The America’s Cup, a yacht race between a single defender and a single challenger and first run in 1851 by the Royal Yacht Squadron in England for a race around the Isle of Wight, is known as the oldest international sporting trophyA. The referenced Wikipedia article provides an excellent history of the contest, and notes that the Americans held the cup continuously from the first race until 1983, the longest winning streak in the history of sport. The cup was last contested in San Francisco in 2013, but this wasn’t your father’s America’s Cup. The vessels were now 72-foot catamarans (boats with two hulls) costing well over ten million dollars each with rigid “sails” and foils (short underwater wings) that lifted the entire hull out of the water. Their top speed was over 50 miles an hour, or about twice the wind speed. The whole race was held within sight of spectators ashore and instead of taking all day, as was customary, was required to be finished in less than forty minutes to fit snugly between commercials in a one-hour television format. The series also turned out to have one of the greatest comebacks in sports. Stu Woo of the Wall Street Journal did an outstanding job of explaining that competitionA. Stu failed to mention a minor change in the rules that bought the American team just enough time to complete the changes necessary to turn things around.
The 2013 America’s Cup was originally billed as a best-of-seventeen series.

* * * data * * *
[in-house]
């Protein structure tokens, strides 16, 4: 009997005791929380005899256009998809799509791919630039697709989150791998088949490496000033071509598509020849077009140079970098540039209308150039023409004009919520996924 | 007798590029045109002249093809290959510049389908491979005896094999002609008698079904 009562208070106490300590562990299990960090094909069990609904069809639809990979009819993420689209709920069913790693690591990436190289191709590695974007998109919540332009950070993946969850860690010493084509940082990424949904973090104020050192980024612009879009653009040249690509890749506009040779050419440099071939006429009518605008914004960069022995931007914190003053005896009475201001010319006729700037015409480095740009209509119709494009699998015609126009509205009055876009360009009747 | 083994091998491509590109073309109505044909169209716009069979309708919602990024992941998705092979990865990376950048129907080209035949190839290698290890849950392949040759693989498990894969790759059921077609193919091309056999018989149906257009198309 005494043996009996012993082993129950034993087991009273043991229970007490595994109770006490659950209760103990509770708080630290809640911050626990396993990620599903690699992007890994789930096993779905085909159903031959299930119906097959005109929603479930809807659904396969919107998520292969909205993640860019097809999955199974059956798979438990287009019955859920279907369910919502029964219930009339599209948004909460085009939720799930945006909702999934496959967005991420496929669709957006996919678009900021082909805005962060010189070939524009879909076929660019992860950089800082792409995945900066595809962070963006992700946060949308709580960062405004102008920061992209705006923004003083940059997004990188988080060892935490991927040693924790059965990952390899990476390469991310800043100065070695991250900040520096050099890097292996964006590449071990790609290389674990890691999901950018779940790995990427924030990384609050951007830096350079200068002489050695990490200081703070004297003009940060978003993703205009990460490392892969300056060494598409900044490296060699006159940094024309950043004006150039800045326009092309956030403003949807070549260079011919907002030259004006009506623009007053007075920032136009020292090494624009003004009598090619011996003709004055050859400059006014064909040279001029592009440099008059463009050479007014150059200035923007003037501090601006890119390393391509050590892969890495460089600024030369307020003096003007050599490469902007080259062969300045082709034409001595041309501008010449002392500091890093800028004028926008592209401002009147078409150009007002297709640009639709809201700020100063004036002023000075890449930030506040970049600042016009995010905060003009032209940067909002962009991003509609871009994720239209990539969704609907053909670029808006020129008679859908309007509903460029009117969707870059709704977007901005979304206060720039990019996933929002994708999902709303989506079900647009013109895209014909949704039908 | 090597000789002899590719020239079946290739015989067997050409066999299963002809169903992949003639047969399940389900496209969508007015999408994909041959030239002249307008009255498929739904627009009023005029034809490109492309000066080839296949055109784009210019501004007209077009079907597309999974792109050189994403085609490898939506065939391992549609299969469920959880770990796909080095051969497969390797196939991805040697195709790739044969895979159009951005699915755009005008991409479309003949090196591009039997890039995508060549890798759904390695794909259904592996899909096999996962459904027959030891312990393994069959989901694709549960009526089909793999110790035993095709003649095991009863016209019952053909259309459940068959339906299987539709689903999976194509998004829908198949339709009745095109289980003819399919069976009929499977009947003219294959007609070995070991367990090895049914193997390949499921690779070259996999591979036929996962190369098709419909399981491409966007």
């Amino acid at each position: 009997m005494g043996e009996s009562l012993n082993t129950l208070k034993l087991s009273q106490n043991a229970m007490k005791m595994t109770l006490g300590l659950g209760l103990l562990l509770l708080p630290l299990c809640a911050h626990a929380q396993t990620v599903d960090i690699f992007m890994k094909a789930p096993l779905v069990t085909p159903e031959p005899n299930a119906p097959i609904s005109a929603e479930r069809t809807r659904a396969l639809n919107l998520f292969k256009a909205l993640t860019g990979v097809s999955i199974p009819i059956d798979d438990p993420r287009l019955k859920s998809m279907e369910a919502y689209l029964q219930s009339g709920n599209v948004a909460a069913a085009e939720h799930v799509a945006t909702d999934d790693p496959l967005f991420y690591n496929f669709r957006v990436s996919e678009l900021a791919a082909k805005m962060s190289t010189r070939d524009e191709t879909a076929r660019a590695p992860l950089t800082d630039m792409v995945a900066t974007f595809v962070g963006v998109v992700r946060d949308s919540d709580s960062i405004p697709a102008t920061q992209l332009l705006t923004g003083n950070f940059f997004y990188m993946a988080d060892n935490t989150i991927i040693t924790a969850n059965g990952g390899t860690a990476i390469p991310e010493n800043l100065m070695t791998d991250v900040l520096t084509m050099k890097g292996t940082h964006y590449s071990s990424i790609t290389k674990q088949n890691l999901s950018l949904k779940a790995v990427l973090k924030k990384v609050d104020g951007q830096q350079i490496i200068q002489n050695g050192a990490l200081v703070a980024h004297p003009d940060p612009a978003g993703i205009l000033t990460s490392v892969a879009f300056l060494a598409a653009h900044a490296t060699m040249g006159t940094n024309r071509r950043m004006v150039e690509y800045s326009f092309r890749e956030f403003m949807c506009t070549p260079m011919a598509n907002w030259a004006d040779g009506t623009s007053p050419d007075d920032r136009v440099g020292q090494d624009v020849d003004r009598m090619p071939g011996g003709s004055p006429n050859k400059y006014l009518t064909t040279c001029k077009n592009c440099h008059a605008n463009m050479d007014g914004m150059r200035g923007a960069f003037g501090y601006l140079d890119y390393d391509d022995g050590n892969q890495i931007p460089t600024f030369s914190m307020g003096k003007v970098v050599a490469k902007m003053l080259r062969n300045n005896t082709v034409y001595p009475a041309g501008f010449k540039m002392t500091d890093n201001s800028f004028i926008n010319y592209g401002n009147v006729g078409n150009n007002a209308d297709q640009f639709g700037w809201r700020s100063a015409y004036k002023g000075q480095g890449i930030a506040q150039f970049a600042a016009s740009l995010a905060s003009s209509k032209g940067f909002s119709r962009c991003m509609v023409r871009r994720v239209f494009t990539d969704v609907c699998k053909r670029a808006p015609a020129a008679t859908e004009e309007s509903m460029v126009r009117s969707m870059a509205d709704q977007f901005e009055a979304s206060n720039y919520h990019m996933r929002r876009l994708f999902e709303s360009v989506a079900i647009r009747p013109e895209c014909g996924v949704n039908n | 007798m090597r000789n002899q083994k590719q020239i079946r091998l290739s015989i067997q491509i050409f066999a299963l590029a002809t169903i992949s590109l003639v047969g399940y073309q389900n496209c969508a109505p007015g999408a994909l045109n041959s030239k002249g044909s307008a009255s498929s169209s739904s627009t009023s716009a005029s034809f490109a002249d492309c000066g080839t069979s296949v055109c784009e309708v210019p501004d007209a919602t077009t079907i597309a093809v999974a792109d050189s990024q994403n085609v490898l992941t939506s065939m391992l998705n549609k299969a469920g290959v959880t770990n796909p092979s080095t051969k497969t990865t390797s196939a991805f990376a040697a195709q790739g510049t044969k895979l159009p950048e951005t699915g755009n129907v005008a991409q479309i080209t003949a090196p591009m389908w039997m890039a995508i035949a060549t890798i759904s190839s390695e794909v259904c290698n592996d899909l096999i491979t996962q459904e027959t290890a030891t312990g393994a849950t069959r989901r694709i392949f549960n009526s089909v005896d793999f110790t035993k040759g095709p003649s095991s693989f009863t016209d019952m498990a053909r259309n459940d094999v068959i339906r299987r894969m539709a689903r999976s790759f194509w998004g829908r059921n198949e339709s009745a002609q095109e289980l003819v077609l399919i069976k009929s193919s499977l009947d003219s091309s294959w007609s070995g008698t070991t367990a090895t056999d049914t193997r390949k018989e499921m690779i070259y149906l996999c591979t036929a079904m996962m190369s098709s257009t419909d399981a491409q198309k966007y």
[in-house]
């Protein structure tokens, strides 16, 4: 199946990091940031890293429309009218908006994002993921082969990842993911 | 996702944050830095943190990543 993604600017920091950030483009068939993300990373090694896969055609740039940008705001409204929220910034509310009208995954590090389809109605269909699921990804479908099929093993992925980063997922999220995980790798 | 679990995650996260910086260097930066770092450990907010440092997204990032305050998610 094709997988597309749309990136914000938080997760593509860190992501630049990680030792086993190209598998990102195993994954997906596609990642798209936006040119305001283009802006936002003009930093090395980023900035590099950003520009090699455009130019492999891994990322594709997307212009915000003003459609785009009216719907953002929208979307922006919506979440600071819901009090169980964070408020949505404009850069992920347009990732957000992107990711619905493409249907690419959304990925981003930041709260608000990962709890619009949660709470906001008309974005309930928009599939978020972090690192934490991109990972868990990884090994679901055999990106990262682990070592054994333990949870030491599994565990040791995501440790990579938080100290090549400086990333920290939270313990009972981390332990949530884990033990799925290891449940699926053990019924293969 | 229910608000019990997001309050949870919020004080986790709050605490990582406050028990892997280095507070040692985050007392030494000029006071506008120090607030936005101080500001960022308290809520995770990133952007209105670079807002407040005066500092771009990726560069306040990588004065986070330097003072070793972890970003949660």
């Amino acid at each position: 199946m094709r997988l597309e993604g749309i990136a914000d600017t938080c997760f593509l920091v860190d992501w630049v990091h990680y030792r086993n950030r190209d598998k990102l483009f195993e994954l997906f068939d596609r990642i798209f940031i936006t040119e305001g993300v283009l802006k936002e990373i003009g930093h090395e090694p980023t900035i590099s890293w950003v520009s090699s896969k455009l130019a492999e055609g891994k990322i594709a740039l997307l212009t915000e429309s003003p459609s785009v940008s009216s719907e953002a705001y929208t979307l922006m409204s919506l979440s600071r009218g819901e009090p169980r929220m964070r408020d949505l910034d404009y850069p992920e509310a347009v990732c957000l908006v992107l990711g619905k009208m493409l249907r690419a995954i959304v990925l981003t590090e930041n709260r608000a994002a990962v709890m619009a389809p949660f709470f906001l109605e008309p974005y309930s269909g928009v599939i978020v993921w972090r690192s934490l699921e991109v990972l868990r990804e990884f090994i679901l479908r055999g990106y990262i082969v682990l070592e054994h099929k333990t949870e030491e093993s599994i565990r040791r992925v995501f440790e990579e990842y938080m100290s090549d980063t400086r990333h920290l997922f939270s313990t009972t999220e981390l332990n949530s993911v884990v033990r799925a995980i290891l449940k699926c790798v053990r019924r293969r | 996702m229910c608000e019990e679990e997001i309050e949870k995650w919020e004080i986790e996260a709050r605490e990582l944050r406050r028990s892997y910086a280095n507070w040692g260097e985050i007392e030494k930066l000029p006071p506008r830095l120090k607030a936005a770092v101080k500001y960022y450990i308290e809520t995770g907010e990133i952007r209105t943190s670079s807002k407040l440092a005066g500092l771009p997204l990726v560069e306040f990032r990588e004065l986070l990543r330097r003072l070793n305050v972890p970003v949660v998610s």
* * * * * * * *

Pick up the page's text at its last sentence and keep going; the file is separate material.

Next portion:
A Best-of-T series (where T represents the total number of games to be played and is always an odd number) is widely used in sports championships, although before September 2013 I had never heard of T being larger than seven. In English (for those of you who are not sports fans) it means that the two teams will compete exactly T times (for which we will use seventeen in the rest of our examples) and then count up the points to see who won. One team can declare themselves the winner and send everybody home early if they can accumulate more of a lead than the other team can overcome in the remainder of the seventeen games. In a simple world, meaning a world without ties (in those sports that allow them) or penalty points, that would be nine wins in a best-of-seventeen series (round up(17 ÷ 2)). Yacht racing, as the references in the first paragraph suggested, is not a simple world. Before the series started the American team was penalized two points for cheating in an earlier round of competition, meaning that their first two wins wouldn’t really count (except to keep points away from their competitor). And although the calendar continued to list seventeen races (with the caveat “if needed” as appropriate) well into the competitionD, all of the experts were still saying that it would take nine wins for the Kiwis to take home the trophy. The truth is that after the seventeenth race had been sailed, if New Zealand had only eight wins, then the Americans would have won nine races (17 – 8 = 9), but would only have had seven points (9 – 2 = 7), meaning that New Zealand would have still taken home the trophy. That is what a best-of-seventeen series really means. And, as you can see near the bottom of the Final Scorecard at the end of Stu Woo’s Wall Street Journal article, that is exactly what happened. But just before New Zealand earned their eighth victory in Race 11, the race committee declared that because the American team’s penalty shouldn’t affect New Zealand, they would still need nine wins to take home the trophy. Shortly thereafter Races 18 & 19 were added to the schedule. As we now know, thanks to a brilliant turn-around by the American sailors, New Zealand never got that ninth win; the American’s got that point in the nineteenth and final race. Competition doesn’t get any better than that. Had the Kiwis been able to count up to seventeen or had their English been good enough to understand the meaning of “best of seventeen races”, the ending of this story may have been completely different.